* Proof. *The first part follows noting that the equilibrium is locally asymptotically stable when and so its stability can only be lost if eigenvalues cross the imaginary axis from left to right. Let be a root of (10) with . Then , , and thus, we derive , which is a contradiction the left-hand side term of this equation being a negative number. Since the rate of change of the real part of an eigenvalue with respect to when is positive, then the number of roots with positive real parts is increasing. Due to the fact above, the number of roots of the characteristic equation with positive real part will be constant for and equal to the number of eigenvalues with positive real parts when (i.e., zero being stable). For each subsequent interval , the number can be determined from the number in the previous interval and the number of roots with zero real part at .

Spectral properties in the previous lemma immediately lead to stability properties of the zero solution of (9) and, equivalently, of the positive equilibrium of (7).

Theorem 5. *Let be defined as in (12).*(1)*The positive equilibrium is unstable for all .*(2)*The positive equilibria and are locally asymptotically stable for and unstable for . Furthermore, (7) undergoes a Hopf bifurcation at when .*

*Remark 6. *Since when (7) collapses into a one-dimensional autonomous differential equation, then in the continuous time version of the model by Naimzada and Ricchiuti [10] no persistent oscillations can occur, and the dynamics are therefore monotonic and convergent towards one of the equilibria. This result stresses the importance of time delays in generating endogenous fluctuations in this kind of models.

#### 4. Numerical Simulations

In this section we provide some numerical simulations to validate the theoretical results on local bifurcations stated in Section 3, and we show the occurrence of global bifurcations as well. For this purpose, we fix the following parameter set, , , and , and let vary. For this parameter values the Hopf bifurcation occurs at . For (but sufficiently high), the dynamics of the model are oscillatory and convergent towards one of the equilibria depending on the initial conditions (as shown in Figure 1). Just after the Hopf bifurcation value there exist two attracting closed invariant curves (each of which with its basin of attraction), and then the dynamics of prices (and also the shares of imitators of Type and Type fundamentalists) show persistent oscillations (see Figures 2(a) and 2(b)) characterised by unique maximum and minimum points.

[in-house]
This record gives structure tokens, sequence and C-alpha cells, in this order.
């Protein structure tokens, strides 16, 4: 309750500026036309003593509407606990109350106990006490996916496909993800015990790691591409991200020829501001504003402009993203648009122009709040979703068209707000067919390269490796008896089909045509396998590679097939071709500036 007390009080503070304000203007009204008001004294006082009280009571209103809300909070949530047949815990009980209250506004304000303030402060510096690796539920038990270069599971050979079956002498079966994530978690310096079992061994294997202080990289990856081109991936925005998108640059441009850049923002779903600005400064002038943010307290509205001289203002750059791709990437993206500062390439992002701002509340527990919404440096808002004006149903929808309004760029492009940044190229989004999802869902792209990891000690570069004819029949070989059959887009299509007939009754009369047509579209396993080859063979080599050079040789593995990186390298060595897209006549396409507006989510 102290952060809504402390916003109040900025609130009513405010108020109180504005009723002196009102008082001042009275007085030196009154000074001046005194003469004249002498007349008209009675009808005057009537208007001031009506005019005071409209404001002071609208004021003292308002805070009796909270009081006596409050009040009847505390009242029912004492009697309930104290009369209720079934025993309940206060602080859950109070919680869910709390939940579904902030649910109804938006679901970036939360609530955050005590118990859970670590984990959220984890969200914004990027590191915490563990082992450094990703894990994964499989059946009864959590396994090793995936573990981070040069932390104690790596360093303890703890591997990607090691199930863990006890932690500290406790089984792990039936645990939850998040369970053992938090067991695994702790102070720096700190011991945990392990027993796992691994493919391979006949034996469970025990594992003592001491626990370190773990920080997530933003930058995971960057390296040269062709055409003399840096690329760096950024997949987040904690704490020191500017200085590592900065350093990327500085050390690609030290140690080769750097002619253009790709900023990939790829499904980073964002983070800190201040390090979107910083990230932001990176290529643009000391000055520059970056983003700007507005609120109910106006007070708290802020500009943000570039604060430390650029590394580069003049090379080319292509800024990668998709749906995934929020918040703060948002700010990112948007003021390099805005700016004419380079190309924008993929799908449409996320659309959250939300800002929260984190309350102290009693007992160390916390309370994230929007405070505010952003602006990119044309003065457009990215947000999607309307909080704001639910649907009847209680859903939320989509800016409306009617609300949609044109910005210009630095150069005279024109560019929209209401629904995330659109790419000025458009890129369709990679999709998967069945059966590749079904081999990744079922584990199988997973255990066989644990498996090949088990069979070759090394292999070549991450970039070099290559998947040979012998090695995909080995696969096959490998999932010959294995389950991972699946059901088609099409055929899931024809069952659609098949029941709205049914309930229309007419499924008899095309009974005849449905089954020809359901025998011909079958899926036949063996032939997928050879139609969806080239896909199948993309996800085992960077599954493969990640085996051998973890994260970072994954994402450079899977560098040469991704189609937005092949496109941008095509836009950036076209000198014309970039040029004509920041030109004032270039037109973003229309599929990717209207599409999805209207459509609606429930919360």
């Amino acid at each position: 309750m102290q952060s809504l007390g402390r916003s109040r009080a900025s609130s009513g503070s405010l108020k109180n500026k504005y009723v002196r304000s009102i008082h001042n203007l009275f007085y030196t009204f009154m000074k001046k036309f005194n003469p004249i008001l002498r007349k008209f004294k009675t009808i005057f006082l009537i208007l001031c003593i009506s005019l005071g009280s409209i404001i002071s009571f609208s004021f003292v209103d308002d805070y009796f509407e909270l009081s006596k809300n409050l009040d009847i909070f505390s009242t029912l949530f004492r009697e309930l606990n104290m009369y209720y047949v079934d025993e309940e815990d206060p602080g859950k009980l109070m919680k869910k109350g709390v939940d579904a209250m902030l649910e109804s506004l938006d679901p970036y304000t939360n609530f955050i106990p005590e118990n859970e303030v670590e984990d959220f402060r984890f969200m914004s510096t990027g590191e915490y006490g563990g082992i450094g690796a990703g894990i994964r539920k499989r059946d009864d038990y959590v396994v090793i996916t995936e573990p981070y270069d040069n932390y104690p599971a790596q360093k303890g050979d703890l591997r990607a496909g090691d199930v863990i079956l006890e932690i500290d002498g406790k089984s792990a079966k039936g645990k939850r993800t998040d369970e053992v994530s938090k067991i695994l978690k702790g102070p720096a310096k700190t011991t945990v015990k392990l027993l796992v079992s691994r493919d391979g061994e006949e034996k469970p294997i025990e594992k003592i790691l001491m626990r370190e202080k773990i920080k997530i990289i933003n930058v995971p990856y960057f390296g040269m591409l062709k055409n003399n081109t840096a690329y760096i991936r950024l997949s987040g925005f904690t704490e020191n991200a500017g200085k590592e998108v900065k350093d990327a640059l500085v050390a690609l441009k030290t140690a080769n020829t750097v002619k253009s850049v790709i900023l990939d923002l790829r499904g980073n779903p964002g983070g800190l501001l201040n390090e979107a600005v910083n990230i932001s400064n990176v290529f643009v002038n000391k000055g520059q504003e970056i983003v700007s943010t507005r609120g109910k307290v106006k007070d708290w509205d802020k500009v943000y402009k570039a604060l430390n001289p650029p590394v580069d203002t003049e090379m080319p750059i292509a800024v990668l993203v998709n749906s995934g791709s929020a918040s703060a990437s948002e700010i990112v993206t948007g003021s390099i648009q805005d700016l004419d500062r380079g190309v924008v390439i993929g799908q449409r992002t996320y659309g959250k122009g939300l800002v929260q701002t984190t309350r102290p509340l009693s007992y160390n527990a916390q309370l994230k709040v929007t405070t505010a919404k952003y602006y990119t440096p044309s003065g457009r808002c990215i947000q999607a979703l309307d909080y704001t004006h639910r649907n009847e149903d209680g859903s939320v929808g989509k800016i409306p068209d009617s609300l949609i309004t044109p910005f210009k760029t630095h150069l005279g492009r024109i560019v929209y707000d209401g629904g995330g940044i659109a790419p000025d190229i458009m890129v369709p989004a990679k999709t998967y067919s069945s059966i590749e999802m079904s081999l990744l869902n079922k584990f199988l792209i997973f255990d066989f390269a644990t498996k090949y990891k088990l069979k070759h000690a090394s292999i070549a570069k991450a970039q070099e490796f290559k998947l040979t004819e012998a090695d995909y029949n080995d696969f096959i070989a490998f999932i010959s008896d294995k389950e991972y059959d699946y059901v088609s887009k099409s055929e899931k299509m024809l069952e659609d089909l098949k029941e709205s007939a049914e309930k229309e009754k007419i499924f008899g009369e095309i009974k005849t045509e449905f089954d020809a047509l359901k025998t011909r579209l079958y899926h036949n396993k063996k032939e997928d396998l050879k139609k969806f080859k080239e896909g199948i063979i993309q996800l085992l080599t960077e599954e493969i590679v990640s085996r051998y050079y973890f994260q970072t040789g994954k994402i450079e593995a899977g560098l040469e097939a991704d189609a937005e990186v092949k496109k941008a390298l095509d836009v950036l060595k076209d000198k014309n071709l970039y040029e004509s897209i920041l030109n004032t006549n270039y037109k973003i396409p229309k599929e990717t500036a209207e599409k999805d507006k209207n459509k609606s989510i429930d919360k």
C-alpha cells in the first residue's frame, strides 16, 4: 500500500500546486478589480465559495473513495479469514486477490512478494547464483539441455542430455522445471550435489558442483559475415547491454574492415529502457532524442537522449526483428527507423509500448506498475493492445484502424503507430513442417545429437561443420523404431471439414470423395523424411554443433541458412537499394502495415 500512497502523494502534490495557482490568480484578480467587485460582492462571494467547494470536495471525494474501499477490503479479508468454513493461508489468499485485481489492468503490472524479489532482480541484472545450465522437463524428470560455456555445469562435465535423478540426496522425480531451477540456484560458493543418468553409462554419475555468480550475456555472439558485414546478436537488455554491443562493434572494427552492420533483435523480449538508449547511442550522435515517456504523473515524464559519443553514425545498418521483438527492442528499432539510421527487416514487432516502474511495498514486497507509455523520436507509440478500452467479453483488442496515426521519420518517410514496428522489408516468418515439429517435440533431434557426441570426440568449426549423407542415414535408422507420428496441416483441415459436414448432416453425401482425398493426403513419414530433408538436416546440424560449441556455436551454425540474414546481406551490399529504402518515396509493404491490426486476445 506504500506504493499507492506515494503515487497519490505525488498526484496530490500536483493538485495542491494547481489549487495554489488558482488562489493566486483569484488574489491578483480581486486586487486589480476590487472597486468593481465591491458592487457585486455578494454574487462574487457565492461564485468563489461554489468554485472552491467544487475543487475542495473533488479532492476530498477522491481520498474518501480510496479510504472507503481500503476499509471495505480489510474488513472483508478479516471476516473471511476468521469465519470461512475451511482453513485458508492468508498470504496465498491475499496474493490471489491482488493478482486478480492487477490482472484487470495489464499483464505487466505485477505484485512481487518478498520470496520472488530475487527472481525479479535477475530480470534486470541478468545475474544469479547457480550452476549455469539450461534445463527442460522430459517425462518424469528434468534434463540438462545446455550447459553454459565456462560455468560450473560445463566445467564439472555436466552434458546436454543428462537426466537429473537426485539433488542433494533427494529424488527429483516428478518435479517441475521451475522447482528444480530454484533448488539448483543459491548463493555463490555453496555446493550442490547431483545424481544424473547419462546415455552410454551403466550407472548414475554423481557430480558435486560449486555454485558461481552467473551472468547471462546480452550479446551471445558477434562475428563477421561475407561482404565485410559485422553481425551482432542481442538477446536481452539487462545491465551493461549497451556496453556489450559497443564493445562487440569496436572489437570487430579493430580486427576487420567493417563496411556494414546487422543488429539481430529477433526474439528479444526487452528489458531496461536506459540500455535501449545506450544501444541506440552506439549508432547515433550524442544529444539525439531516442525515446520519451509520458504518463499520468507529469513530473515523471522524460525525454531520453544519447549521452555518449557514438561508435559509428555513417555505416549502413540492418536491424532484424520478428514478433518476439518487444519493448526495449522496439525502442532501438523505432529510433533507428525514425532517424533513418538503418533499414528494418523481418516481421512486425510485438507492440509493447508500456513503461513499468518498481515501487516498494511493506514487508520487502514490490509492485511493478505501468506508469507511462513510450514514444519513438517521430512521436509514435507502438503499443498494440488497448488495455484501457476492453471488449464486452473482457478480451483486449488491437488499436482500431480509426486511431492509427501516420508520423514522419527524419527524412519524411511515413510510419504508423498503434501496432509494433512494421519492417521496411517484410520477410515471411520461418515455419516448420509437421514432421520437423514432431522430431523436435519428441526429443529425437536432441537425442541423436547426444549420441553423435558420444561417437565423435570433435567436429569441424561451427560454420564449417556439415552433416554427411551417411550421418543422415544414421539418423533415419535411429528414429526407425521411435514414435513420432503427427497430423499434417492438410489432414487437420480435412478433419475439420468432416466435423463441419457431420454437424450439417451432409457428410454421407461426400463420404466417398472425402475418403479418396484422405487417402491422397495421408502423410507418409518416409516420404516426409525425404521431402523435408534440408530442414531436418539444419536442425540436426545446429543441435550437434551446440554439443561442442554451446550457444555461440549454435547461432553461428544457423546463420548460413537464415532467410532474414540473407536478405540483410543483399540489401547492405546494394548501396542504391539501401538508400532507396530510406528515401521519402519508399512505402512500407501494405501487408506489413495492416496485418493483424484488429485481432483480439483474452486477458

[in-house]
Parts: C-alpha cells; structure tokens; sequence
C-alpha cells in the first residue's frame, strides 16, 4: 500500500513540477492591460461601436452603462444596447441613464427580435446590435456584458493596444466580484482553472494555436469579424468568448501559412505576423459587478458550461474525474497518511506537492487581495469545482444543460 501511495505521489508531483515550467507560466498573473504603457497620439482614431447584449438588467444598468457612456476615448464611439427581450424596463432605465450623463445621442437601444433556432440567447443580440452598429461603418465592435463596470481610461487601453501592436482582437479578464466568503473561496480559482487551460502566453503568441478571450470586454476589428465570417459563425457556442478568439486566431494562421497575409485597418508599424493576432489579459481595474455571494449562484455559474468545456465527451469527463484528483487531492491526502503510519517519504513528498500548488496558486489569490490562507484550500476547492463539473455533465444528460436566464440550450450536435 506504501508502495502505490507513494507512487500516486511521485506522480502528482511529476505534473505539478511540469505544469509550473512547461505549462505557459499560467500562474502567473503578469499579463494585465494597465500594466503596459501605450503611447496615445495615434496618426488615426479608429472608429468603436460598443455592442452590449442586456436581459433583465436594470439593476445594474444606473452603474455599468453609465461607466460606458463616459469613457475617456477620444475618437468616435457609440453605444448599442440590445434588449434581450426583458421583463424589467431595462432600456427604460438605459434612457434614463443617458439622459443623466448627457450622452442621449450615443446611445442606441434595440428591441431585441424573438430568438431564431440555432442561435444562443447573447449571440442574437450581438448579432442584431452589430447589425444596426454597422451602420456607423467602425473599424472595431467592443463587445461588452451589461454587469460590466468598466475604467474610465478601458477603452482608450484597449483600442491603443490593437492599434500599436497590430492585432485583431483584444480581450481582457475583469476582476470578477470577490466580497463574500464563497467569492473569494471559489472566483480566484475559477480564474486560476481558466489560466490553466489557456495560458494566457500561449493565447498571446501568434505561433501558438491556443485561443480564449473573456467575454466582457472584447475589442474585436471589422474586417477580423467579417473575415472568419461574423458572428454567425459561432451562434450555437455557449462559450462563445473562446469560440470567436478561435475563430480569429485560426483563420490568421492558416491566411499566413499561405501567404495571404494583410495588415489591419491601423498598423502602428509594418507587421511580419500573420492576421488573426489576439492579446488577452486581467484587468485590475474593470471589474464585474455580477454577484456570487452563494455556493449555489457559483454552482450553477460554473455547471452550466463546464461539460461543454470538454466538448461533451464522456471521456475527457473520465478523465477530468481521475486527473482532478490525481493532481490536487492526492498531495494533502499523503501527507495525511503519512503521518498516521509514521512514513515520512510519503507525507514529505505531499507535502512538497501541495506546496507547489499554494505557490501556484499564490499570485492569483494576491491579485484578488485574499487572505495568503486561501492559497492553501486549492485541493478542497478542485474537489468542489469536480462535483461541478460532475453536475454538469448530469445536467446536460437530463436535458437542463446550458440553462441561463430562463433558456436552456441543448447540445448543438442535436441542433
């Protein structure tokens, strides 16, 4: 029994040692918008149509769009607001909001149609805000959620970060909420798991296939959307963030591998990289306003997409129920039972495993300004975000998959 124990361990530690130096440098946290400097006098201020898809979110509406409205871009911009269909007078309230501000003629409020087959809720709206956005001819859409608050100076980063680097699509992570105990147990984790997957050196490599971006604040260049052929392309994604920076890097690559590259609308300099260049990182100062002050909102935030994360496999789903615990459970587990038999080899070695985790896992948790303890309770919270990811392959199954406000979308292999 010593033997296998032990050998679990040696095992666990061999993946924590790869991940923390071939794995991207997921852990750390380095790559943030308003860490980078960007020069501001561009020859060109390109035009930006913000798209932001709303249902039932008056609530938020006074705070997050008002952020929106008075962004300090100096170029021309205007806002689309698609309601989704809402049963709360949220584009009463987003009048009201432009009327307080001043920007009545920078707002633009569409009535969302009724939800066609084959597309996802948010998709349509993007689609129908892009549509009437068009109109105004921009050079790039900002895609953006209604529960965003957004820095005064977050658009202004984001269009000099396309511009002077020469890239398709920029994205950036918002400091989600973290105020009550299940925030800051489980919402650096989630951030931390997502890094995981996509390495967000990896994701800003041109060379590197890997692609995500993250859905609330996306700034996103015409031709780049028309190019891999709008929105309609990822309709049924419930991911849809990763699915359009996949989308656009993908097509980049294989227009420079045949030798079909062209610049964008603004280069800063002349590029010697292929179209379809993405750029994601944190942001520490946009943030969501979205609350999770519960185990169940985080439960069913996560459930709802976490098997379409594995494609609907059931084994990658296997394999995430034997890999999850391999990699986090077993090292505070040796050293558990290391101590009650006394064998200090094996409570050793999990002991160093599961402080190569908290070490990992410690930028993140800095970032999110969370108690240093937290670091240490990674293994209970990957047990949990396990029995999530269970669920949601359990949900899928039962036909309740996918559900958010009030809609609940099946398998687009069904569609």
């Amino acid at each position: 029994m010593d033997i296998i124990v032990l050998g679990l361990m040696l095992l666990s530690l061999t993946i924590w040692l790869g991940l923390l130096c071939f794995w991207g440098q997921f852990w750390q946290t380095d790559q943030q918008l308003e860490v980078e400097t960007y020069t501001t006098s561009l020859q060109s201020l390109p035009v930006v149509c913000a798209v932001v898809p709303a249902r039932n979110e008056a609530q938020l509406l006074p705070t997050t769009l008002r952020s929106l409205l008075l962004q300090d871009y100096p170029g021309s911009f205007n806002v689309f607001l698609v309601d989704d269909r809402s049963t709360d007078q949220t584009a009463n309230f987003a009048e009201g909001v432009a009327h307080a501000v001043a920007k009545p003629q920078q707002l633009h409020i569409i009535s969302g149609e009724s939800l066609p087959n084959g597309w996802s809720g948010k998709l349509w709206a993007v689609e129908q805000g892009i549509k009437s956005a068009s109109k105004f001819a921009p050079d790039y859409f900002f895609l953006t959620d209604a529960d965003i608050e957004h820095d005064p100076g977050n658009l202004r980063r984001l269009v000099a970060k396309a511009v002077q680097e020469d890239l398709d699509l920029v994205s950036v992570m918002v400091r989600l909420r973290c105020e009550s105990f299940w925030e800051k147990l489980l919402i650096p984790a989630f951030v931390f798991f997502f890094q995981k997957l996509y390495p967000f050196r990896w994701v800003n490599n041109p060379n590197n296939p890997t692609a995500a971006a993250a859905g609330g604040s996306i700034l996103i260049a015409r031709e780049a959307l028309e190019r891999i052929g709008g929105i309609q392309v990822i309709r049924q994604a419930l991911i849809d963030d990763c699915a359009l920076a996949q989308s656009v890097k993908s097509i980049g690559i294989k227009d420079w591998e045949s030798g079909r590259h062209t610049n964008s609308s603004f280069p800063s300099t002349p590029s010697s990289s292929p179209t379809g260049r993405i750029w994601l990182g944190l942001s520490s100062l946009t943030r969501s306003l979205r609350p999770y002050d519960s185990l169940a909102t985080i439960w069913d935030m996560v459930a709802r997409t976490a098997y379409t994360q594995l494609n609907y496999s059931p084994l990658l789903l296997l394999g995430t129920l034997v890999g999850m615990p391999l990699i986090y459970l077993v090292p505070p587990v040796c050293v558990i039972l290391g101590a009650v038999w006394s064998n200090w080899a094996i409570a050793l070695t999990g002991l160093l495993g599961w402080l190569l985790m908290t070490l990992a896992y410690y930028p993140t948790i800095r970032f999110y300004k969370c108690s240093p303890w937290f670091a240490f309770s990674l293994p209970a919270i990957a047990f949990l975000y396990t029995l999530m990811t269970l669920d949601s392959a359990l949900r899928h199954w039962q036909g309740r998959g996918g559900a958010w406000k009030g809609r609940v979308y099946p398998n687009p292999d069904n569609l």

By increasing the value of , other phenomena are possible. In particular, we observe an increase in the number of local maxima and minima that resembles the sequence of period-doubling bifurcations shown by Naimzada and Ricchiuti [10] in a discrete time model (see Figures 3(a) and 3(b)). When increases further, a global bifurcation occurs and the two attractors merge each other. Then, a unique attractor is born (as shown in Figures 4(a) and 4(b)). At this stage, the dynamics of prices are characterised by large oscillations and possibly a high degree of unpredictability as suggested by the bifurcation diagram shown in Figure 5.

#### 5. Conclusion

The debate on whether it is better to adopt continuous time models or discrete time models to describe the behaviours of financial markets operators is still open, as pointed out by He and Li [8, page 974]: “The [discrete time] set up facilitates economic understanding of the role of heterogeneous expectations and mathematical analysis, it, however, faces a limitation when dealing with expectations formed from the lagged prices over different time horizons and a challenge to characterise the adaptive behaviour in a continuous-time.” Generally speaking, in the absence of stochastic shocks the continuous time framework tends to generate regular dynamics. Nevertheless, when one assumes that some economic processes (e.g., the adjustment of prices) react to changes occurred at a certain time gap, the dynamics generated by continuous time models tend to mimic those generated by discrete time models. This paper has confirmed the existence of nonlinear asset price dynamics in a continuous time version (with* discrete* time delays) of the model proposed by Naimzada and Ricchiuti [10], characterised by the existence of fundamentalists with heterogeneous expectations on the value of a risky asset.

#### Conflict of Interests

The authors declare that there is no conflict of interests regarding the publishing of this paper.